WASHINGTON — Saying the costly requirements of a new consumer product safety law are forcing them out of business, hundreds of business executives rallied on Capitol Hill Wednesday and urged lawmakers to make changes in the measure.
The business owners argue the Consumer Product Safety Improvement Act, which went into effect last year, has had a devastating financial impact because it mandates strict standards on lead and testing requirements on a broad range of children’s and tween products.
The legislation requires significant reductions in lead standards in all children’s apparel, jewelry, footwear and toys, increasing the age level that defines children’s products to 12 years from eight years and raising fines for violations to a maximum of $15 million from $1.8 million. The penalty for individual violations, assessed per product, went to $100,000 from $5,000.
Congressional proponents of the measure said they wanted to improve product safety and strengthen the understaffed Consumer Product Safety Commission, giving it more personnel and increased funding after a string of contaminated imports from China last year.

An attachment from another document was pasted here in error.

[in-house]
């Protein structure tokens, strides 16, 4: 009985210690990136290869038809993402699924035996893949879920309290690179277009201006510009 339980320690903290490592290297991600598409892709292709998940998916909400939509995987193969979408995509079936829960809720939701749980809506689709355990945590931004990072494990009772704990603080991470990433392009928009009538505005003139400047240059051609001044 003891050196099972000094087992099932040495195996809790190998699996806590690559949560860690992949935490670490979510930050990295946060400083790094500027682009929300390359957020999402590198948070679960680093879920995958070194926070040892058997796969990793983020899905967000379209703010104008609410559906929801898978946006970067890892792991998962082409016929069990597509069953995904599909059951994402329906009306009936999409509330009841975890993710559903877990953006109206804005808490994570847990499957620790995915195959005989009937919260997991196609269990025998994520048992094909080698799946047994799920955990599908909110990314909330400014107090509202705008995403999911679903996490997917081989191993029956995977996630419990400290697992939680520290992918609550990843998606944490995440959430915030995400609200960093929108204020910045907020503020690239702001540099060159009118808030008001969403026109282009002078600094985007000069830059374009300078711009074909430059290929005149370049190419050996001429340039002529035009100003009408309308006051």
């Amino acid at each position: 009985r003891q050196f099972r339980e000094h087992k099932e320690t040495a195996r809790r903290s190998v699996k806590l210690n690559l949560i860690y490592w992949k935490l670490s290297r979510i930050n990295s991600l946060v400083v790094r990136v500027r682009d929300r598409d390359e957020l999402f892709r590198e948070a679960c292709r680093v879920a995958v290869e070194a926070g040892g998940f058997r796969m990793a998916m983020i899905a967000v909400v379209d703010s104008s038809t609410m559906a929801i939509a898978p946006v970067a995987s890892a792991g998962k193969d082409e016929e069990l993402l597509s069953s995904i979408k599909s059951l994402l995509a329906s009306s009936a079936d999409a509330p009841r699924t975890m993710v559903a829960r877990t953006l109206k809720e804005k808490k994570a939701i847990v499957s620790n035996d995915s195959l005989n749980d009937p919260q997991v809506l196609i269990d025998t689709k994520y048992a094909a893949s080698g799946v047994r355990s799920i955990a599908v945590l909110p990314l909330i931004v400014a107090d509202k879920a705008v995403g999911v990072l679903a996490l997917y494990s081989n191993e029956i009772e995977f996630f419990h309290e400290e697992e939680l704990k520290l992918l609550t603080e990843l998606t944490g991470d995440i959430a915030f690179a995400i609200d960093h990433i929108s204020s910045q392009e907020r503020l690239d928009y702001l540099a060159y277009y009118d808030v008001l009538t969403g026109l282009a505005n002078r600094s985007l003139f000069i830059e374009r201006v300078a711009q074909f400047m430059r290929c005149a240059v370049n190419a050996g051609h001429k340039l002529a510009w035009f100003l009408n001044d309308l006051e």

Rep. Joe Barton (R., Tex.) and 16 House Republicans introduced a bill on Tuesday to make changes to the law, including setting specific dates for products to meet the standards and allowing retailers to sell inventory for one year after the manufacturing standards go into effect. But Democratic leaders, who control the agendas in both the House and Senate, supported the bill last year and any attempts to change it face stiff opposition.
Carrying buttons, T-shirts and stickers emblazoned with “Amend the CPSIA,” the executives rallied with several Republican lawmakers and then fanned out across the Capitol to push their case with lawmakers.
“Our industry has seen companies go out of business as a result of this act,” said Kevin Burke, president and chief executive officer at the American Apparel & Footwear Association. “Our industry members are laying off people, and our industry has incurred severe financial losses.”
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